January 5, 2012 at 02:16 | Report abuse | Reply
  16. Sunny

    is it 2 gram fish oil or 2 gram of Omega-3? as fish oil typically conatins 1200 mg of fish oil and 360mg of omega-3. Please suggest.

    March 21, 2012 at 14:53 | Report abuse | Reply
  17. Sunny

    correcting my self, as fish oil capsule typically conatins 1200 mg of fish oil and 360mg of omega-3.

    March 21, 2012 at 14:54 | Report abuse | Reply
  18. web hosting

    Magnificent beat ! I wish to apprentice while you amend your website, how can i subscribe for a blog site? The account helped me a appropriate deal. I had been tiny bit familiar of this your broadcast provided vibrant clear concept

    April 7, 2012 at 07:19 | Report abuse | Reply
  19. google pagerank

    Woah this weblog is excellent i really like reading your posts. Keep up the great paintings! You already know, many persons are searching round for this info, you could aid them greatly.

    April 22, 2012 at 17:34 | Report abuse | Reply
  20. krill oil benefits

    Hello, Neat post. There is an issue with your site in web explorer, may check this? IE still is the market chief and a big section of folks will leave out your wonderful writing due to this problem.

    July 11, 2012 at 21:11 | Report abuse | Reply
  21. Screen Enclosures Melbourne Florida

    Great post. I was checking continuously this weblog and I'm impressed! Very helpful information specifically the last part 🙂 I maintain such info much. I used to be looking for this certain info for a very lengthy time. Thank you and best of luck.

    February 27, 2013 at 08:16 | Report abuse | Reply
  22. Screen Enclosures Melbourne Florida

    hello there and thanks in your info ? I've certainly picked up anything new from proper here. I did on the other hand expertise a few technical points using this web site, as I skilled to reload the website lots of occasions prior to I could get it to load correctly. I were pondering if your web hosting is OK? No longer that I am complaining, but sluggish loading cases instances will very frequently have an effect on your placement in google and could injury your high quality ranking if advertising and marketing with Adwords. Well I'm including this RSS to my email and could glance out for much extra of your respective fascinating content. Ensure that you replace this once more soon..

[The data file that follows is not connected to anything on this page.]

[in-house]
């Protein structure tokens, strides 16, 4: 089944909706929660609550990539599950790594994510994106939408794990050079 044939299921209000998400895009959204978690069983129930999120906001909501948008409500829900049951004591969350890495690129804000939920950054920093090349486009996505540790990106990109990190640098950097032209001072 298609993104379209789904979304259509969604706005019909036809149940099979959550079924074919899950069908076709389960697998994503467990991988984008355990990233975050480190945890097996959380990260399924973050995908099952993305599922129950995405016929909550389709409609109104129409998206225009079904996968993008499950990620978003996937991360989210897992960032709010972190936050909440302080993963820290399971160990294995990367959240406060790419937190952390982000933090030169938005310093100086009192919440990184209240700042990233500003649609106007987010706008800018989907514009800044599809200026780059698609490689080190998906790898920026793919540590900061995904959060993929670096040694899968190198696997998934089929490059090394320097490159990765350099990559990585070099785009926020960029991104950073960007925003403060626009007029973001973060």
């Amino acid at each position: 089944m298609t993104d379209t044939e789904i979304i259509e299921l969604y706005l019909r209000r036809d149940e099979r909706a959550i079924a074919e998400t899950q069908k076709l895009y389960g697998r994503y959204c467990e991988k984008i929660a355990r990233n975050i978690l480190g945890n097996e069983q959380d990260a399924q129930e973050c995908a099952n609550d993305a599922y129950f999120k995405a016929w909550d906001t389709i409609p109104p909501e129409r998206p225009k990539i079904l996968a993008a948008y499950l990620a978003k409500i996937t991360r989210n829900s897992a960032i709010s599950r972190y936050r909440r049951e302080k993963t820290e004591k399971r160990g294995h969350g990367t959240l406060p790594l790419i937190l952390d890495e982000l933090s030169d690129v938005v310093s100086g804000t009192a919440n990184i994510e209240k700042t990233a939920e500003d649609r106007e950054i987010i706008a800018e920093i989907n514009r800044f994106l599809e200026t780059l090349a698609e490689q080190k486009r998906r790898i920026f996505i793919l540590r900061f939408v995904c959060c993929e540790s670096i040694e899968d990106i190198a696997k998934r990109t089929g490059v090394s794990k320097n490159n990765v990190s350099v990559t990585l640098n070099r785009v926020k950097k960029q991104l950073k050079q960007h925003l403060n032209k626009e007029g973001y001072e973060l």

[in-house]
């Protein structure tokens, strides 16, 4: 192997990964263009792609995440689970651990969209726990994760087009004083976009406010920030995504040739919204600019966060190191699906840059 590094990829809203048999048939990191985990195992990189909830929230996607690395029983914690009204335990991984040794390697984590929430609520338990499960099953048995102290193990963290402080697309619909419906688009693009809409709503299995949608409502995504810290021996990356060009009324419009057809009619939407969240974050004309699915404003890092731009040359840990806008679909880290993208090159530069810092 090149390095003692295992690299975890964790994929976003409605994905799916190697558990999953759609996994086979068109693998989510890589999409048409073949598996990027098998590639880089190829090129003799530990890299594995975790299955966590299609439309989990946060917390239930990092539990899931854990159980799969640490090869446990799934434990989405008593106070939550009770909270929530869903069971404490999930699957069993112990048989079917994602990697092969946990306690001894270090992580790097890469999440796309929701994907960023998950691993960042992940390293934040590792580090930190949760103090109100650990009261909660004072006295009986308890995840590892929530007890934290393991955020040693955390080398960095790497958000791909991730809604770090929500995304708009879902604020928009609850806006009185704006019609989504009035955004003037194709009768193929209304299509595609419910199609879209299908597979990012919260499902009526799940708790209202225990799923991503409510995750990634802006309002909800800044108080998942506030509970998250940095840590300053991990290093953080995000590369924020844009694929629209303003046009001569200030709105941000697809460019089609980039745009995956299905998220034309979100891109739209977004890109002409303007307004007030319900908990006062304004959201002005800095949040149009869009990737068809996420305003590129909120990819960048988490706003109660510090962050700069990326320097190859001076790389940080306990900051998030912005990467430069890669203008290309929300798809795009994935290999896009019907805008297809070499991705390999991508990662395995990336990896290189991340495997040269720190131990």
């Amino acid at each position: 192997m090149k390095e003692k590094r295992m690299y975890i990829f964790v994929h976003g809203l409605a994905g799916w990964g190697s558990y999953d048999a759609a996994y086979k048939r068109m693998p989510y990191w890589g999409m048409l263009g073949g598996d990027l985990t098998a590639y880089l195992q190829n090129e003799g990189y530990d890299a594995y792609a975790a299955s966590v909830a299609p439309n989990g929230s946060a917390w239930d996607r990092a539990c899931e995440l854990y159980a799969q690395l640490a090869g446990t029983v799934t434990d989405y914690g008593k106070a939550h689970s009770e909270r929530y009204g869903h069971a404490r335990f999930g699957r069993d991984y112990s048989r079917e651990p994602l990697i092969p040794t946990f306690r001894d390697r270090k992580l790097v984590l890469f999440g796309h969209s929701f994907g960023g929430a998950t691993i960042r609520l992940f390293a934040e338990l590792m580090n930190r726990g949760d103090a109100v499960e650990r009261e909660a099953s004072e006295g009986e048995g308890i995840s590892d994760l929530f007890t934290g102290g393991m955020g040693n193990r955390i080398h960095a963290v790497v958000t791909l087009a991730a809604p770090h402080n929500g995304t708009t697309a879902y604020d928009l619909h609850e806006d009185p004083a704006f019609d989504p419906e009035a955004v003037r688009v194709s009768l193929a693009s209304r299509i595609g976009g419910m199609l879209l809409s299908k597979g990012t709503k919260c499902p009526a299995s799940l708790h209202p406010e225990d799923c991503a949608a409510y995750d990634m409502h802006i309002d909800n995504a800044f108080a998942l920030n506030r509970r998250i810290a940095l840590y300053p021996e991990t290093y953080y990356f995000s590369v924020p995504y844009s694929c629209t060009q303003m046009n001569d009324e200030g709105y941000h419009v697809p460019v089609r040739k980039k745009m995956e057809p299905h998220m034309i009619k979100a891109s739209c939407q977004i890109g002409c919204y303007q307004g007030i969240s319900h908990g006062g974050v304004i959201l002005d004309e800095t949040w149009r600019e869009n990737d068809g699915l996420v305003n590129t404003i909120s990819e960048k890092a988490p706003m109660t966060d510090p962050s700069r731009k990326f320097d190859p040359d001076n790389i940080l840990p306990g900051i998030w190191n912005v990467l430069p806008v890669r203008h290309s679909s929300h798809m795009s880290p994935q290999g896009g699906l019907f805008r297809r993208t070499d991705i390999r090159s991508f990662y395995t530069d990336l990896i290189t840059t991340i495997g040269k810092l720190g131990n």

February 27, 2013 at 08:17 | Report abuse | Reply
  23. Ashlee

    I am really glad to read this webpage posts which includes lots of useful
    data, thanks for providing these kinds of information.

    April 7, 2013 at 14:35 | Report abuse | Reply
  24. Ali Passwater

    https://archinbolt.wordpress.com/2009/06/02/233/

    August 3, 2017 at 21:04 | Report abuse | Reply

Post a comment


 

CNN welcomes a lively and courteous discussion as long as you follow the Rules of Conduct set forth in our Terms of Service. Comments are not pre-screened before they post. You agree that anything you post may be used, along with your name and profile picture, in accordance with our Privacy Policy and the license you have granted pursuant to our Terms of Service.

Advertisement
About this blog

Get a behind-the-scenes look at the latest stories from CNN Chief Medical Correspondent, Dr. Sanjay Gupta, Senior Medical Correspondent Elizabeth Cohen and the CNN Medical Unit producers. They'll share news and views on health and medical trends - info that will help you take better care of yourself and the people you love.